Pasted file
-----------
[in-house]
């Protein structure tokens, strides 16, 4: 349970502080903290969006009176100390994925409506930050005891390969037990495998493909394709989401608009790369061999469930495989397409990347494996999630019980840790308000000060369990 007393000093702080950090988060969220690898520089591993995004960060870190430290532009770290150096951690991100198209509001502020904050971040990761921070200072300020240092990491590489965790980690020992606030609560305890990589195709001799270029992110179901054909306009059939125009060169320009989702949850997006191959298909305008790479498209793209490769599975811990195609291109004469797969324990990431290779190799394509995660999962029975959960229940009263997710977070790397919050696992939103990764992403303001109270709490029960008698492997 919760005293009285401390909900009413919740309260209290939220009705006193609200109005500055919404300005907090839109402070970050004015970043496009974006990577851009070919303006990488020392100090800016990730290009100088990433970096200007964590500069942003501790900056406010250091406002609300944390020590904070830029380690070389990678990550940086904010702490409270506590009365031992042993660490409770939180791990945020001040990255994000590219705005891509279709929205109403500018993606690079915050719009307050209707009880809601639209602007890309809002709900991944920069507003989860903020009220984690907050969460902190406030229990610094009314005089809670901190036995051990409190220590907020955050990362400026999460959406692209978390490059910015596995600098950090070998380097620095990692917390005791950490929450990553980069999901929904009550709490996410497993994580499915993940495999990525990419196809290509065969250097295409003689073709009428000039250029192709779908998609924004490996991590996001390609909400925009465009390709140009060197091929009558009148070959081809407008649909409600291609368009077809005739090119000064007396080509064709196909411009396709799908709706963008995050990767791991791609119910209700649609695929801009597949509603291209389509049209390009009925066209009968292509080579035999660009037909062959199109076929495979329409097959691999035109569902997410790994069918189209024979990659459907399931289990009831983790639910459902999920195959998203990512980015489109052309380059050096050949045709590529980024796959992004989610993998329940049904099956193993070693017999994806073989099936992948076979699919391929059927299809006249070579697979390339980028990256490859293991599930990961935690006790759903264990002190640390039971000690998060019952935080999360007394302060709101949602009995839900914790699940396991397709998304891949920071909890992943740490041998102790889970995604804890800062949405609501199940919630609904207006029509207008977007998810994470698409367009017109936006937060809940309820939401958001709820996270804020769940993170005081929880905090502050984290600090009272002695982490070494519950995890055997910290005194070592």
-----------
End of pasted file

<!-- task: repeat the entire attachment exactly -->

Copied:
[in-house]
């Protein structure tokens, strides 16, 4: 349970502080903290969006009176100390994925409506930050005891390969037990495998493909394709989401608009790369061999469930495989397409990347494996999630019980840790308000000060369990 007393000093702080950090988060969220690898520089591993995004960060870190430290532009770290150096951690991100198209509001502020904050971040990761921070200072300020240092990491590489965790980690020992606030609560305890990589195709001799270029992110179901054909306009059939125009060169320009989702949850997006191959298909305008790479498209793209490769599975811990195609291109004469797969324990990431290779190799394509995660999962029975959960229940009263997710977070790397919050696992939103990764992403303001109270709490029960008698492997 919760005293009285401390909900009413919740309260209290939220009705006193609200109005500055919404300005907090839109402070970050004015970043496009974006990577851009070919303006990488020392100090800016990730290009100088990433970096200007964590500069942003501790900056406010250091406002609300944390020590904070830029380690070389990678990550940086904010702490409270506590009365031992042993660490409770939180791990945020001040990255994000590219705005891509279709929205109403500018993606690079915050719009307050209707009880809601639209602007890309809002709900991944920069507003989860903020009220984690907050969460902190406030229990610094009314005089809670901190036995051990409190220590907020955050990362400026999460959406692209978390490059910015596995600098950090070998380097620095990692917390005791950490929450990553980069999901929904009550709490996410497993994580499915993940495999990525990419196809290509065969250097295409003689073709009428000039250029192709779908998609924004490996991590996001390609909400925009465009390709140009060197091929009558009148070959081809407008649909409600291609368009077809005739090119000064007396080509064709196909411009396709799908709706963008995050990767791991791609119910209700649609695929801009597949509603291209389509049209390009009925066209009968292509080579035999660009037909062959199109076929495979329409097959691999035109569902997410790994069918189209024979990659459907399931289990009831983790639910459902999920195959998203990512980015489109052309380059050096050949045709590529980024796959992004989610993998329940049904099956193993070693017999994806073989099936992948076979699919391929059927299809006249070579697979390339980028990256490859293991599930990961935690006790759903264990002190640390039971000690998060019952935080999360007394302060709101949602009995839900914790699940396991397709998304891949920071909890992943740490041998102790889970995604804890800062949405609501199940919630609904207006029509207008977007998810994470698409367009017109936006937060809940309820939401958001709820996270804020769940993170005081929880905090502050984290600090009272002695982490070494519950995890055997910290005194070592």